Each year, nearly five million American children don their tan and green Scout uniforms. Kathleen E. Denny’s recent study in Gender & Society shows that along with earning badges and honor, Boy and Girl Scouts are trained to meet the organization’s vision of proper men and women.
This vision not only includes emphasis on traditional gender roles, but also, surprisingly, critical thinking and creativity for the girls and discipline and obedience in the boys.
Denny compared the messages contained in the respective groups’ handbooks and the activities around badge collection. She found that the boys’ thick, squat handbook still reflects the Boy Scouts’ original emphasis, demanding individual tasks and memorized information. In contrast, the girls’ brightly illustrated handbook encourages working in groups, solving problems creatively, and doing one’s best. While the boys learn facts about why we have a government, girls are encouraged to design their own. Most interestingly, Girl Scouts are even taught to engage in protests and defend their beliefs. It seems that the Scouts’ version of the “modern woman” is smart, creative, and ready for marriage and motherhood (well, once she’s earned the “Looking your Best” and “Caring for Children” badges).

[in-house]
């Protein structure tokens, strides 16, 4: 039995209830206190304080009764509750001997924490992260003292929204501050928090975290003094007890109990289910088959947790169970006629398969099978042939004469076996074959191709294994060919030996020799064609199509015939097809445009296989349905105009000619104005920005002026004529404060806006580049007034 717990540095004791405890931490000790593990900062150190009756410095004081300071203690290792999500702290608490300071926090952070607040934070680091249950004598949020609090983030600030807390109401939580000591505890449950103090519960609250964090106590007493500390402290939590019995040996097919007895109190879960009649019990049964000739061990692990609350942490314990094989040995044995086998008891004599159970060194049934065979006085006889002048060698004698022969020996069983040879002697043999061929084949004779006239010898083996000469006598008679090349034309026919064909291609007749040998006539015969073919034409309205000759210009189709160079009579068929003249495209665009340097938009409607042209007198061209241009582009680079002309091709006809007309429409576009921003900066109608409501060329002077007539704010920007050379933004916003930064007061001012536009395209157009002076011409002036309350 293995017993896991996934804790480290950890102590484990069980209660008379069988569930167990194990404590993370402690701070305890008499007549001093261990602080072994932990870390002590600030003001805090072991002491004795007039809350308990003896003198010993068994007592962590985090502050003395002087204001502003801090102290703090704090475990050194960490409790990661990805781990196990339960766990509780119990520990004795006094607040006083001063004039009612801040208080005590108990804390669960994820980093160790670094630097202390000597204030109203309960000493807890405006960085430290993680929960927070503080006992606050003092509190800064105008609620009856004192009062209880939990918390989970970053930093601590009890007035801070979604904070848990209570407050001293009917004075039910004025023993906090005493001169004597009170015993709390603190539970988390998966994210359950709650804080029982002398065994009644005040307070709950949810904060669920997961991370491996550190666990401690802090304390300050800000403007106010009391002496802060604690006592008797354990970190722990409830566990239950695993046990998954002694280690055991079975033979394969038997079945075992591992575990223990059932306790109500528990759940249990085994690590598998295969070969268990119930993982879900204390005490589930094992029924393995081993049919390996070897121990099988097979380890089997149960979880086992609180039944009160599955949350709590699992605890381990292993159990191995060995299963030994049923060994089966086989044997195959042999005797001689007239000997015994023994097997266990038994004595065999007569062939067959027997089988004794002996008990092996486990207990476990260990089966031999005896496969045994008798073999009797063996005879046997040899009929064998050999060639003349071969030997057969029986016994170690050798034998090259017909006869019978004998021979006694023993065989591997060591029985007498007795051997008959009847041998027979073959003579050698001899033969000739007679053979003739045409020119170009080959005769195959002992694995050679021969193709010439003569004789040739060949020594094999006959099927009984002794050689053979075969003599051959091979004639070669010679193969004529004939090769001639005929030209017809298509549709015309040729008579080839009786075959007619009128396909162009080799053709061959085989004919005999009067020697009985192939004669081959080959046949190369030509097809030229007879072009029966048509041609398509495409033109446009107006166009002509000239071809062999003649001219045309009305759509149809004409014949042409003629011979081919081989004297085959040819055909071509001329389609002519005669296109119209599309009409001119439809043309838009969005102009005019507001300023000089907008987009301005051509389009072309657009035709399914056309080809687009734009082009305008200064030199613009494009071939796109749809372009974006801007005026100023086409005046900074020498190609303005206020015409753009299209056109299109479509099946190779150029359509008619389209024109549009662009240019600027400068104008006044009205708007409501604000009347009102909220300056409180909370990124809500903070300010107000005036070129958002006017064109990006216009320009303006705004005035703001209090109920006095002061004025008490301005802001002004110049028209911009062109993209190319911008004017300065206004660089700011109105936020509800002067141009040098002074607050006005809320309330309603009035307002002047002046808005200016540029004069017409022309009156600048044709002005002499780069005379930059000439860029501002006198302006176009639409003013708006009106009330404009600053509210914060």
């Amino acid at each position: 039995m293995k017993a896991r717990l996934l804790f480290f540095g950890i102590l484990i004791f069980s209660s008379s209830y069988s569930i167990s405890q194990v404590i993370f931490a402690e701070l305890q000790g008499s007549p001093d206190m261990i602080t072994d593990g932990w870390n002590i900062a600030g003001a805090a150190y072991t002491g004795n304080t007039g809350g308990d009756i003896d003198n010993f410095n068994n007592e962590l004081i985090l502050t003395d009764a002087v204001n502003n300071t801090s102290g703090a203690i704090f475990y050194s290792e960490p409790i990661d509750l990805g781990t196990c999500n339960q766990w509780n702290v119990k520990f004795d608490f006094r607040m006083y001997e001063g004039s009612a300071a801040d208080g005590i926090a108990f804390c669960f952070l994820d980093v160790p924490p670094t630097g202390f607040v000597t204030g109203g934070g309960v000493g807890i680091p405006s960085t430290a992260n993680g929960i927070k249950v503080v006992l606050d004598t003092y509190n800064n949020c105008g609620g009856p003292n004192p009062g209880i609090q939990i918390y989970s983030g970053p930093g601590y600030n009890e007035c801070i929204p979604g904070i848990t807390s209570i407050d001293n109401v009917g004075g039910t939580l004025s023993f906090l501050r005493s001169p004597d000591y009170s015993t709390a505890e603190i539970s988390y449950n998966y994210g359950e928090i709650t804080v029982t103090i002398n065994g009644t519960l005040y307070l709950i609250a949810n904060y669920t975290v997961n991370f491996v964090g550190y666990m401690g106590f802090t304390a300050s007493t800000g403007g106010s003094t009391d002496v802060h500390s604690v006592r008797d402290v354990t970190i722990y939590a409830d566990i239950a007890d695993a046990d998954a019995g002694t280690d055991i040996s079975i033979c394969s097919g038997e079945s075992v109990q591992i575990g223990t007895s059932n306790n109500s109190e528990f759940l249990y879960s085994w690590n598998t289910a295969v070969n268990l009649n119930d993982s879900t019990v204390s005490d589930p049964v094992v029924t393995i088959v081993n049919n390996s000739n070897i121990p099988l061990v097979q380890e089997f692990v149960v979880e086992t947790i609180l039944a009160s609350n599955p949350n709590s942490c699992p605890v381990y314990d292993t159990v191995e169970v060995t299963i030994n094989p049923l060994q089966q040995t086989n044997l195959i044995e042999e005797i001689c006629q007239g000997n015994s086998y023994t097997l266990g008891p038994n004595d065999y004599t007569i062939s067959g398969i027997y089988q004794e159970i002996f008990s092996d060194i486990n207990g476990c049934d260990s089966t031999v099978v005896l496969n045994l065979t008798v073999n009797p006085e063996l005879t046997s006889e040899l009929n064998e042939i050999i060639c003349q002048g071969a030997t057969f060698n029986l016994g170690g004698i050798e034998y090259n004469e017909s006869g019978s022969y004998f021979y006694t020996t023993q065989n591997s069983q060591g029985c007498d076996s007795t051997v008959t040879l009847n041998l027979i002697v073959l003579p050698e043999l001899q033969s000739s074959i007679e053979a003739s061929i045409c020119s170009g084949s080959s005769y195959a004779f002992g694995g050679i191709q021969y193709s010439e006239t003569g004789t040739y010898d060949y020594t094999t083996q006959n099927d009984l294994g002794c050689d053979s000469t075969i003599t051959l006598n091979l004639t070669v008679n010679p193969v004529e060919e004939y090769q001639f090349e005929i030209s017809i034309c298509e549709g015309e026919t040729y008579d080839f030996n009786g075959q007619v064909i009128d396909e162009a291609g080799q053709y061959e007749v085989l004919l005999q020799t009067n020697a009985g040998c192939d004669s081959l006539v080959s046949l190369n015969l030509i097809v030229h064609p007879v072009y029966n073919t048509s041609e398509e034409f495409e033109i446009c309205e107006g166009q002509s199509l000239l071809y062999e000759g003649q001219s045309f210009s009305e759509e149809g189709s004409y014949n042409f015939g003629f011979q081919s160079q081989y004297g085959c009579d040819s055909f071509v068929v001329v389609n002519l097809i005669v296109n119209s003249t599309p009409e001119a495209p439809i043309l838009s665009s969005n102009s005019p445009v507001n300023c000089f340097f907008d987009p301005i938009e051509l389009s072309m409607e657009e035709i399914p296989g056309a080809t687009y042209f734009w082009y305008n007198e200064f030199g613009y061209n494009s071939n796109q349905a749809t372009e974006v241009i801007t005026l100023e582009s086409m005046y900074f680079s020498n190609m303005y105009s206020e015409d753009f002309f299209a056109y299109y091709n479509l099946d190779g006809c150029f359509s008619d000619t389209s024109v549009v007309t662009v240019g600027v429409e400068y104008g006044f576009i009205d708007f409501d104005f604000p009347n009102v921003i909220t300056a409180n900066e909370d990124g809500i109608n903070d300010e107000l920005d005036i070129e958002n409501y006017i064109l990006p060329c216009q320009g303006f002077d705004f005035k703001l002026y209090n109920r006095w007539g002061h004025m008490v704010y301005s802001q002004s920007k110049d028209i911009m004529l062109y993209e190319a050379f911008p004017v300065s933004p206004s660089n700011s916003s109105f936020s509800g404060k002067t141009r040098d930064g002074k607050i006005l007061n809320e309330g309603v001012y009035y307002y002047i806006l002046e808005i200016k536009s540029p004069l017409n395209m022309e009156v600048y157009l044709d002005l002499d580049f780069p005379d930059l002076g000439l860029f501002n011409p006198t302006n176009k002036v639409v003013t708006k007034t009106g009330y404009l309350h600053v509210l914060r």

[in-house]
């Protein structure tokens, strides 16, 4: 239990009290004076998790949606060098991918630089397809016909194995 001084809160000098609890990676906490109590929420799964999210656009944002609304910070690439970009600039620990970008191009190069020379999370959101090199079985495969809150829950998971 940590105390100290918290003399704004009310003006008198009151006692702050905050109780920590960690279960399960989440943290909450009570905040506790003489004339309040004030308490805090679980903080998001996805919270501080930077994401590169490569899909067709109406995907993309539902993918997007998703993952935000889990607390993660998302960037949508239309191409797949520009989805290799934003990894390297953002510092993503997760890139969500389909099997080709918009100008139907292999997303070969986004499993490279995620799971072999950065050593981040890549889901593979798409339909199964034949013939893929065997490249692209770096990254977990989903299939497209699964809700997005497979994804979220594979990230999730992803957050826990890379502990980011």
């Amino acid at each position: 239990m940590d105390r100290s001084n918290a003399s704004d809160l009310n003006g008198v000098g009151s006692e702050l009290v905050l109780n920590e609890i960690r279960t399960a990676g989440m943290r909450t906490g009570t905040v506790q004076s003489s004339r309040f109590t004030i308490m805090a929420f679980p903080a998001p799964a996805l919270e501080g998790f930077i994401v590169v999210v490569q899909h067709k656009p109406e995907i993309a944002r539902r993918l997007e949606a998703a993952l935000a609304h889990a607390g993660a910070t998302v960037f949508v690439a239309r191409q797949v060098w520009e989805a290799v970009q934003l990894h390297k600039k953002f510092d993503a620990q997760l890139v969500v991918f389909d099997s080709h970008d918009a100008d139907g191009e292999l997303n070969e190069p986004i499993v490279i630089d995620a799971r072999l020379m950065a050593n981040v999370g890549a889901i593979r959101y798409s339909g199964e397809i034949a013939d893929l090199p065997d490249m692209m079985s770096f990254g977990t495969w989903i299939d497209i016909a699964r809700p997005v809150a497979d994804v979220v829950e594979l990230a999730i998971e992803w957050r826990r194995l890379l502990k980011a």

Through Denny’s study we get a glimpse of how two popular organizations conceptualize, and help realize, their image of the ideal man and woman. It’s a good reminder that boys will be boys and girls will be girls—it just takes separate handbooks and years of training.